Macau’s first case of COVID-19 came on January 22. The local government took quick and aggressive action. There were only a few cases, and Macau actually went 40 days being corona-free. More recently, they let in some people from outside, and there are now about 40 cases in Macau, but they’ve not yet had a death from COVID-19. For the world’s most densely-populated city and a major tourism center, that’s very commendable. Here is what Jennifer and Jenaya had to say.

Jenaya: In Macau, this has been going since the end of January. The Chinese New Year celebrations [January 25 – February 8] were cancelled. My family was here at that time, but they were able to head back to the States before things got crazy. My mom had to be quarantined from work.

Jennifer: I returned to Macau right before the Chinese New Year, which is the equivalent of Thanksgiving and Christmas in America. We met February 2, but then didn’t meet for the rest of February. In March, as other businesses reopened, we began to offer the option to worship at church. Now, if people feel comfortable coming to church, they can.

Jenaya: Early on, everybody was afraid. But the government shut things down quickly, and we didn’t have a lot of coronavirus patients early on.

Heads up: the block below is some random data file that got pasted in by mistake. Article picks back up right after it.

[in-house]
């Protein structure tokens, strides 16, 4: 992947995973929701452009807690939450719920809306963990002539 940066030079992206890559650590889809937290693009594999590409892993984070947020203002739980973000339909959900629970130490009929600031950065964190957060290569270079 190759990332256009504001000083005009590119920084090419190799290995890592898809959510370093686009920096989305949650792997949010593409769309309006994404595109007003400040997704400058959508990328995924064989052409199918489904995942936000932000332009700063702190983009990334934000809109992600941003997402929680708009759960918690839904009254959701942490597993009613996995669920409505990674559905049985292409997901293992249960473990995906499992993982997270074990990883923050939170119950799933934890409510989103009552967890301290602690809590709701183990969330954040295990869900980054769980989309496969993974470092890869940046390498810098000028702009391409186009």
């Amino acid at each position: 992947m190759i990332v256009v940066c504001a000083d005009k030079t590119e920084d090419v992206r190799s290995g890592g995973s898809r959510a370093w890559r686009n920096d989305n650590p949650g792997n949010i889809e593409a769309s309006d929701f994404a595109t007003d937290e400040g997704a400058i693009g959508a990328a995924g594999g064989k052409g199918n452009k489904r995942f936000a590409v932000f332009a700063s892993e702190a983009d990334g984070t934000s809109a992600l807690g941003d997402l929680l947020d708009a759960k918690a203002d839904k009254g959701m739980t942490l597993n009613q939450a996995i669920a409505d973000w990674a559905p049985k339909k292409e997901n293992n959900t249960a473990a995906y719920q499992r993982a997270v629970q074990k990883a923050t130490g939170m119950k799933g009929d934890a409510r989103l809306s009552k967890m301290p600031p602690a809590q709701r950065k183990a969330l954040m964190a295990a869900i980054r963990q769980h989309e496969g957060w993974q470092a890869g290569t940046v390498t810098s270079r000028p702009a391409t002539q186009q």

Jennifer: My hands are raw from washing them so much. About 99% of people wear face masks in public; if you don’t wear a mask, people look at you weird. There was also a sense of fear of people who looked different from everyone else. I encountered that a few times —“Oh, you’re a foreigner.” Because Macau is so densely populated and we live so close together, it’s difficult to distance yourself from everyone else—and practically impossible to do that when you go outside.

Jenaya: A lot of businesses reopened after three weeks or so, but some are still closed. Theaters and other public places haven’t reopened. Kids have been able to go outside with their parents, with caution. We went 40 days without a local case of coronavirus, and then it was an outside case coming in.